Government deal with rebel group will see 3,000 children disarmed
Child soldiers sit with their rifles at a ceremony for their disarmament, demobilization and reintegration overseen by UNICEF in February. Another 350 child soldiers were released by the South Sudan Democratic Army rebel group over the weekend.
Child soldiers sit with their rifles at a ceremony for their disarmament, demobilization and reintegration overseen by UNICEF in February. Another 350 child soldiers were released by the South Sudan Democratic Army rebel group over the weekend. PHOTO: AGENCE FRANCE-PRESSE/GETTY IMAGES

A South Sudanese rebel group has released more than 300 child soldiers in the past few days, a major boost for United Nations-led efforts to rescue thousands of youngsters from the country’s raging civil war, the U.N. said on Monday.

At least 350 children were released to the U.N. children’s agency, Unicef, over the weekend, as part of a peace deal between the government and the South Sudan Democratic Army rebel group, a spokesman from Unicef in South Sudan told The Wall Street Journal.

Under the deal, the rebel group will release a total of 3,000 children before it integrates its fighters into the national army, Unicef said.

The release is the biggest since the current conflict erupted in December 2013, and which has since triggered a surge in the recruitment and use of child soldiers across the world’s youngest nation, Unicef said.

“It is a good roundup of the situation.” John Budd, the spokesman for Unicef in South Sudan said Monday “We had up to 250 on Saturday and another 100 plus [Sunday] with about 200 we hope [Monday]. We have another two more releases happening in the next four weeks.”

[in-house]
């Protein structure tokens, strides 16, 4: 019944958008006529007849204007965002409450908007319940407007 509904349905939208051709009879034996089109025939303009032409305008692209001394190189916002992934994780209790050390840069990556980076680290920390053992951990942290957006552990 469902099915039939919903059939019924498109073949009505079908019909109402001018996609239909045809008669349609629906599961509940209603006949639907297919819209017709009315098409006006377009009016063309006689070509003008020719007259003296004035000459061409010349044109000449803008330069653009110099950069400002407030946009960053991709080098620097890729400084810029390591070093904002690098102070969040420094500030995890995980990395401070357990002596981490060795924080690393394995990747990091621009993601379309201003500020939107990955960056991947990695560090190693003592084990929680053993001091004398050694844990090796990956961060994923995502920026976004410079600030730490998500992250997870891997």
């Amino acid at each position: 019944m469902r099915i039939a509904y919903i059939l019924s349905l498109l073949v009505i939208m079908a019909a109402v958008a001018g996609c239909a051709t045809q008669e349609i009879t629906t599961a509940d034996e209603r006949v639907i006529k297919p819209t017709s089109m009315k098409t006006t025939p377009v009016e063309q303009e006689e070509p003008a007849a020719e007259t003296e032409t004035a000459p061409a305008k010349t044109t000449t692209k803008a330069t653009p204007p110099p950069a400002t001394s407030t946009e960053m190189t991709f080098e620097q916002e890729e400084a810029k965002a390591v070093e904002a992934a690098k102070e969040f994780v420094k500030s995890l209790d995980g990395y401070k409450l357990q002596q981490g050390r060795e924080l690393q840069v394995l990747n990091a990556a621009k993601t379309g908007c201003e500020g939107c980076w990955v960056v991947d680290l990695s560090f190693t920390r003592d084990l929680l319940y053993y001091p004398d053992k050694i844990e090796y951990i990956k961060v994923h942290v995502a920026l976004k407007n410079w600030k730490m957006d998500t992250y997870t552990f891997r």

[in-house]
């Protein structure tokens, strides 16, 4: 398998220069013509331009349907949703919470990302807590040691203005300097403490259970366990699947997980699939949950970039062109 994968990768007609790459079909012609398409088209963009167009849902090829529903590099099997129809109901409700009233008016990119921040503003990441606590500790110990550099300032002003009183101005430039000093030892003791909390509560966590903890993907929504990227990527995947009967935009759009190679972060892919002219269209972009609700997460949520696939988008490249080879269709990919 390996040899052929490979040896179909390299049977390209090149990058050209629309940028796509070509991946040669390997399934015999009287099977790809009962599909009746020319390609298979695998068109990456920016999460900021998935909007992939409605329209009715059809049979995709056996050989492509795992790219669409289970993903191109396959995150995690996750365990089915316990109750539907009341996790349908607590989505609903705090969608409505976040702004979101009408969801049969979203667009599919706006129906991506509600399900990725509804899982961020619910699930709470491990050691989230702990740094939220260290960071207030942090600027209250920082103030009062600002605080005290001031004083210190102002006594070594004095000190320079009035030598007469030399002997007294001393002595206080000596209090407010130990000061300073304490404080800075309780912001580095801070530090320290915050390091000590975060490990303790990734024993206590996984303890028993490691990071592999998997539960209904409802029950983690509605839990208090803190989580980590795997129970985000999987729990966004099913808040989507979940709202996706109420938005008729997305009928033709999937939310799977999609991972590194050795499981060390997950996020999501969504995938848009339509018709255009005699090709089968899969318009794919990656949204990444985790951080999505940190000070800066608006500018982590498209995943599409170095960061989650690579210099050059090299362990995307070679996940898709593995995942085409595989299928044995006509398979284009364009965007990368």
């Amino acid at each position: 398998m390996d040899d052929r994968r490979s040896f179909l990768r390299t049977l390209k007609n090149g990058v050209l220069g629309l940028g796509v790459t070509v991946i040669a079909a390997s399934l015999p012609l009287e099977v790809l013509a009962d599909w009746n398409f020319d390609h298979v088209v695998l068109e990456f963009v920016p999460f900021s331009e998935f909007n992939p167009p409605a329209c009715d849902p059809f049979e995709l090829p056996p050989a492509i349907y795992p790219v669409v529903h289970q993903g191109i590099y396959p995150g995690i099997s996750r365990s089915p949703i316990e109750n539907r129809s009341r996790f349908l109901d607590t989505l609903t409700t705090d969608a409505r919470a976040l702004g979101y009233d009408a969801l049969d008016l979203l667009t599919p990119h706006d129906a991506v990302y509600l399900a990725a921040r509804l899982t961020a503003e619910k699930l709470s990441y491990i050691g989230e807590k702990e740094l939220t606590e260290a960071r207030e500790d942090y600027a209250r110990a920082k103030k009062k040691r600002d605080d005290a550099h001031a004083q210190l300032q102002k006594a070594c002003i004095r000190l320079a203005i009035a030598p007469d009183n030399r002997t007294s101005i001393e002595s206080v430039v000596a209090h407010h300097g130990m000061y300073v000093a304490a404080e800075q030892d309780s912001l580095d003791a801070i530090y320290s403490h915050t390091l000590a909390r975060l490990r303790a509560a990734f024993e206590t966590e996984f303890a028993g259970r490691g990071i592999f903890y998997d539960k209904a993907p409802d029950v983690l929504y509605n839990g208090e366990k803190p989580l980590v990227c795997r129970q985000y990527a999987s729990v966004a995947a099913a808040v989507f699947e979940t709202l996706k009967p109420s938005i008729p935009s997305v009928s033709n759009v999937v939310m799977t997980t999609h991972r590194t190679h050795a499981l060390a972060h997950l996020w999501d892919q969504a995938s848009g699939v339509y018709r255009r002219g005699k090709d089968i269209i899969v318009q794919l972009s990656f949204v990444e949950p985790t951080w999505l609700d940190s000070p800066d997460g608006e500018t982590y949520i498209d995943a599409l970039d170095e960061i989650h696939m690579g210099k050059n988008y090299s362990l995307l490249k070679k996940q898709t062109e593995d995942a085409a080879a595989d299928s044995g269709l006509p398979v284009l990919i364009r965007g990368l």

But with around 12,000 children still in active combat both on the side of the rebels and militias allied to government, removing the scourge of child fighters from the conflict remains a difficult task, raising serious concerns for international agencies.

The South Sudan Democratic Army signed a peace deal with the government last May, pledging to end its two-year insurgency in exchange for integration into the national army. It also pledged to release all child soldiers in its ranks.

The children are being received at a remote center in the oil-rich Jonglei state, where they surrender their weapons and uniforms in exchange for civilian clothes.

Unicef is working together with the government to care for the children and reintegrate them back in their communities.

A rebel representative couldn’t be reached for immediate comment.

Mr. Budd said, however, that Unicef had received credible information that fighters in oil-producing Unity and Upper Nile states continue to conscript and recruit children.

South Sudan military spokesman Col. Philip Aguer denied the allegations, insisting that standing orders prohibit the military from recruiting children.

The country’s oil regions have witnessed the heaviest combat since fighting erupted, as forces loyal to former Vice President Riek Machar battled with government forces for control of the oil fields.

Oil production has slumped by a third to 160,000 barrels a day, straining the country’s ability to pay for food and other vital imports.

The latest round of talks to put in place a power-sharing agreement broke down in Ethiopia this month after the two sides disagreed on how to share executive power in an interim government.

The International Crisis Group estimates that at least 50,000 people have been killed in the conflict, while nearly two million people remain displaced.

 

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